Sports-betting revenues increased 6% in FY17 to 421m, helped by the launch of Virtuals. However, as result of a particularly weak Q318, betting revenues in the first nine months of the year declined 0.4%. We forecast a FY18 GGR of 430m, which equates to 2% growth, as the gross win margin begins to normalise in Q418. Pressure for the land-based sports betting comes from competition from online competitors (with better odds) and the cannibalisation from Virtuals. With no major competitions, we forecast a 5% revenue decline in FY19, returning to 5% growth in FY20, as the online offering begins to gain traction.

Instant and Passives: FY17 GGR in this division was flat at 159m; however, the first nine months of FY18 showed a 6.4% decline, due to weakness in Scratch. The company has announced some product innovations for the fourth quarter, but we believe revenues will continue to decline and forecast an FY18 GGR drop of 11% to 141.4m.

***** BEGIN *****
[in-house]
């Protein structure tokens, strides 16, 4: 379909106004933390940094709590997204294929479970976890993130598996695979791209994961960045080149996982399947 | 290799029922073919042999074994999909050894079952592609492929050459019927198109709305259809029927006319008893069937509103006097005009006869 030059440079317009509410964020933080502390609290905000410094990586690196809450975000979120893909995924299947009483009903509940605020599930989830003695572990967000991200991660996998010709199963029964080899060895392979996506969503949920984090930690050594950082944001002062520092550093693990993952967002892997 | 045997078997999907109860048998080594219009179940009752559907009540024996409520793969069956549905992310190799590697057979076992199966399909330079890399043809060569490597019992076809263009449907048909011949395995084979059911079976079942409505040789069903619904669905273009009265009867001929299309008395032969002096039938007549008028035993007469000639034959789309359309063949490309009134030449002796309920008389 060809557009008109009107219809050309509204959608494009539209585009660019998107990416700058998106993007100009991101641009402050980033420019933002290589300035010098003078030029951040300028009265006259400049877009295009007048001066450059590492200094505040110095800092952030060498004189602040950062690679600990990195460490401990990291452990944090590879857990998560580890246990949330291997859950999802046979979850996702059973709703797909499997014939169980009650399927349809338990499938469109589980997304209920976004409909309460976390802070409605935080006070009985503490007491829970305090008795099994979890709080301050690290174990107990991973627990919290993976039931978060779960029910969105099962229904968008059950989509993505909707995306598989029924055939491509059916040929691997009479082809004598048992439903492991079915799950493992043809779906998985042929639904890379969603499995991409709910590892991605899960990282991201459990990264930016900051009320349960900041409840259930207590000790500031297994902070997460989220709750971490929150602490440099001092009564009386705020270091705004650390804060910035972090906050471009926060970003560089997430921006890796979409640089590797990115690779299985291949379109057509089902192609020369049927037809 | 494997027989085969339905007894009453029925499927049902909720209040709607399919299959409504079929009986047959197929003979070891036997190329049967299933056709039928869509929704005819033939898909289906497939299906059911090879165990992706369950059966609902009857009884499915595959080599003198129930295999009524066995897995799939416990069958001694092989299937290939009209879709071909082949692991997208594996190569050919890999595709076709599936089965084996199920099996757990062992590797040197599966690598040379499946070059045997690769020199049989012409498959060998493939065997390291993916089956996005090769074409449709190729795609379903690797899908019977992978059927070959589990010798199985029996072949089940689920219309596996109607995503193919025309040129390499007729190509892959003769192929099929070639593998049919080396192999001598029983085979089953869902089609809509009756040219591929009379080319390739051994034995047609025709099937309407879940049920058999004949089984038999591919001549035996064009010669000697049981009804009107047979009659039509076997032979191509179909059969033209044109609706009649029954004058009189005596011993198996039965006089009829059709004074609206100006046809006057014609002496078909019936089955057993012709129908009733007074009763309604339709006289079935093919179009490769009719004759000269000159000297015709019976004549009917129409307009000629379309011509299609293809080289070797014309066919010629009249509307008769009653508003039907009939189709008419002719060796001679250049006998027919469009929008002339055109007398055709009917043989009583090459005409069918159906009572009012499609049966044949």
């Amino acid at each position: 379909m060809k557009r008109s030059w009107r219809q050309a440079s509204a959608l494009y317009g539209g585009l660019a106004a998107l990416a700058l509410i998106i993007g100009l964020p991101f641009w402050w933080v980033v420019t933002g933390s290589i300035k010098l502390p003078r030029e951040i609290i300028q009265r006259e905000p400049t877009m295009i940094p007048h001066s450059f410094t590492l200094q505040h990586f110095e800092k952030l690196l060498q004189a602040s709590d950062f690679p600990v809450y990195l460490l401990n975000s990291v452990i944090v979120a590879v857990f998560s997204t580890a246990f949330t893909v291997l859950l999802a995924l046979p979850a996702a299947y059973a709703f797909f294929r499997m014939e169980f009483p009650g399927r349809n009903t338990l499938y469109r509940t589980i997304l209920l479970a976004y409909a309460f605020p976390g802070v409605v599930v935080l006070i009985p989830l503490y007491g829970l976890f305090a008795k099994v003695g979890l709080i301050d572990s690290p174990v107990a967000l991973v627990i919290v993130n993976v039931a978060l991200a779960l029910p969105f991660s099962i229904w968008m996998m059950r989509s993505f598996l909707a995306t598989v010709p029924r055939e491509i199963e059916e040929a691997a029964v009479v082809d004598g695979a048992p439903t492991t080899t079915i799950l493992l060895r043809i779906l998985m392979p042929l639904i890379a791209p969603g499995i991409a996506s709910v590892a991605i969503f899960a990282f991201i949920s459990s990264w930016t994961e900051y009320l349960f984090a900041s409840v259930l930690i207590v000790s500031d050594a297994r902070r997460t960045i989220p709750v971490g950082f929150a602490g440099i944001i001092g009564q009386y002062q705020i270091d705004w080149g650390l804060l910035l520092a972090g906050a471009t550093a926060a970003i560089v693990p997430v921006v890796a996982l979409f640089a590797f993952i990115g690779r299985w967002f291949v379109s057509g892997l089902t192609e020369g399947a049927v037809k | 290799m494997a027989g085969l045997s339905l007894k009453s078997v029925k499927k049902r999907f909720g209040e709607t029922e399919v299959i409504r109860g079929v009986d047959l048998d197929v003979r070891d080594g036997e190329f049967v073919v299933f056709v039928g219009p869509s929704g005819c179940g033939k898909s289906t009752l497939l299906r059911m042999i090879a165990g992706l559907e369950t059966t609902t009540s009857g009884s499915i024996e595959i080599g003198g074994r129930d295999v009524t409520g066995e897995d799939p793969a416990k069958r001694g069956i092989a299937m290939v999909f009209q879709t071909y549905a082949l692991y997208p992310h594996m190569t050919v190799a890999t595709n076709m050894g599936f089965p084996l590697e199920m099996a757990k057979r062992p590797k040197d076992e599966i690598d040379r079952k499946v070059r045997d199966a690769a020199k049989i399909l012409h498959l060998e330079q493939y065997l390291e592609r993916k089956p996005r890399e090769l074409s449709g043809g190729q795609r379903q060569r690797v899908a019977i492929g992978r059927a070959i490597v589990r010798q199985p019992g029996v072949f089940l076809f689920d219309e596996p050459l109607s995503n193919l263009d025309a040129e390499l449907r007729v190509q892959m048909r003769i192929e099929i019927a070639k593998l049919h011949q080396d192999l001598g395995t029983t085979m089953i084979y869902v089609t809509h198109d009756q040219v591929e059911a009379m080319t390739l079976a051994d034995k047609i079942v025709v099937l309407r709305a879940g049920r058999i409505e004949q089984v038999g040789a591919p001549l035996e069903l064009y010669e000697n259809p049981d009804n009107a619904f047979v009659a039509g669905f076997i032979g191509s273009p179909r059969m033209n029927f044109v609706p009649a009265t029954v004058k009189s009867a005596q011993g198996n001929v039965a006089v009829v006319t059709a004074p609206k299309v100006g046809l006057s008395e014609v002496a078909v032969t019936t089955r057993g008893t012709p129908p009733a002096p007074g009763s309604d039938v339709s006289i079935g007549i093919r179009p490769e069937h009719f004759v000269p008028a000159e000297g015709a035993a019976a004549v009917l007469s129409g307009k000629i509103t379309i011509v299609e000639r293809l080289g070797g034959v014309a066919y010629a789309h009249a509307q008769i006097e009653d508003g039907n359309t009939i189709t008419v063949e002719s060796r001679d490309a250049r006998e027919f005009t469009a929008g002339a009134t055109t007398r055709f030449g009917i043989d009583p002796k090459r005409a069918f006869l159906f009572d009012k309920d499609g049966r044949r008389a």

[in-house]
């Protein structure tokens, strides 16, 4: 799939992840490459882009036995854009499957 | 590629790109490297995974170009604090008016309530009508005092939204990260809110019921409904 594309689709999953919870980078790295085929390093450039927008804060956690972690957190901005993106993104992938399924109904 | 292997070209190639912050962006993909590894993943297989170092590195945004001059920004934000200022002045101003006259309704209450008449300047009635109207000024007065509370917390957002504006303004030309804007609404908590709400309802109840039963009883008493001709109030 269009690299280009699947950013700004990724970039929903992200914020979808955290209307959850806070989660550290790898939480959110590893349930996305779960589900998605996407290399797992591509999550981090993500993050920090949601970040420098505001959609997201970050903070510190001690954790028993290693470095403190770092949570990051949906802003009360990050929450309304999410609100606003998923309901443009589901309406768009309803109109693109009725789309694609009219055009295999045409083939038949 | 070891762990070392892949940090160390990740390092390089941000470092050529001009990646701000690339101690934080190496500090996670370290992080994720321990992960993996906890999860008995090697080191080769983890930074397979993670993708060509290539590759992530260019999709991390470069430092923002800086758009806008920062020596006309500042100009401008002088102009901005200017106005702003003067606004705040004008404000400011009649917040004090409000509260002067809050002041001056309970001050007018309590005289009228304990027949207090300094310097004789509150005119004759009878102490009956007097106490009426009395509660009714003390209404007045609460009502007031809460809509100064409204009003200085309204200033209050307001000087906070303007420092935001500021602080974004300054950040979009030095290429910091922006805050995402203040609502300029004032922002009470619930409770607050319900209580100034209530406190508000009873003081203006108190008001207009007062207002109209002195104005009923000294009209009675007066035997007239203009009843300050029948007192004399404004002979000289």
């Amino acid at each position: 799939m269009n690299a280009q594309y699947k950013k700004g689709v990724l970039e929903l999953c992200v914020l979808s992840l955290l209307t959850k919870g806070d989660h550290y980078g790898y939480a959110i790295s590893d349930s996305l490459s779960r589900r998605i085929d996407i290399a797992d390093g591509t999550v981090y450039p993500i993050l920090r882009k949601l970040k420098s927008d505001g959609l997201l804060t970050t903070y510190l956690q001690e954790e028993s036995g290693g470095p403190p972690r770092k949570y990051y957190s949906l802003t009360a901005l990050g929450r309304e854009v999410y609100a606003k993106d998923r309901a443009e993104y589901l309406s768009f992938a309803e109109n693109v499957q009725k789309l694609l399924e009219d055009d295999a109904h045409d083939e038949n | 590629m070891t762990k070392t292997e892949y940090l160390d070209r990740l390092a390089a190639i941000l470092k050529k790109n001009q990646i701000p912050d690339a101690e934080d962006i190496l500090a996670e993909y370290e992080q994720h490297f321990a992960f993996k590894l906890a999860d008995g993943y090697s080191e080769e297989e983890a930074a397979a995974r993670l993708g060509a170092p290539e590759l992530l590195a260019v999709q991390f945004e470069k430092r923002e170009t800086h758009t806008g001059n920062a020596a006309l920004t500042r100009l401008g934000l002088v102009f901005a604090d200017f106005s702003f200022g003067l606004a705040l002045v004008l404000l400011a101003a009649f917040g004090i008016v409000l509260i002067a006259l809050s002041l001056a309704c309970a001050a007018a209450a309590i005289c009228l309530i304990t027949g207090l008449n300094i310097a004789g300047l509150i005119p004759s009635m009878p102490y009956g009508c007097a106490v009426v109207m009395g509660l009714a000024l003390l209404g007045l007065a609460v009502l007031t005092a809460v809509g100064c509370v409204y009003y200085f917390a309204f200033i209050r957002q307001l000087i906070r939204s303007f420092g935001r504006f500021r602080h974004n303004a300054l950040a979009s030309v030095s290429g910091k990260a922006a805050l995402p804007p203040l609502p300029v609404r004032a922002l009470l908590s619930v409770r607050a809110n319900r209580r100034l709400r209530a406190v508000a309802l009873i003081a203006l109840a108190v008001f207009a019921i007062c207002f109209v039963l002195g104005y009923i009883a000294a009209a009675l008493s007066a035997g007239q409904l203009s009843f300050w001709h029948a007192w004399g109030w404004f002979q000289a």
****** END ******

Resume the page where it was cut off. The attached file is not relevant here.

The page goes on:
VLTs: this product was launched in FY17 and generated GGR of 57.6m in the first year. Although GGR per VLT per day has been declining along with the addition of new machines (see page 8), the overall GGR is expected to continue growing strongly (although at a slower pace than originally envisaged). We forecast GGR growth of 250% in FY18 to 201m and a 50% growth in FY19 to 302m.

Stoiximan: following the 145m investment into TCB (Stoiximan), we have assumed this business will be fully consolidated from H219. We have assumed a 15% revenue growth in FY19 (102m for half the year) and 10% growth in FY20 (225m), which compares to 30% growth in FY18. We note that although the transaction has not yet concluded and there is no auditor’s approval on the consolidation method, we are proceeding with full consolidation since on transaction completion OPAP will own directly and indirectly 69% of Stoiximan Greek and Cypriot operations.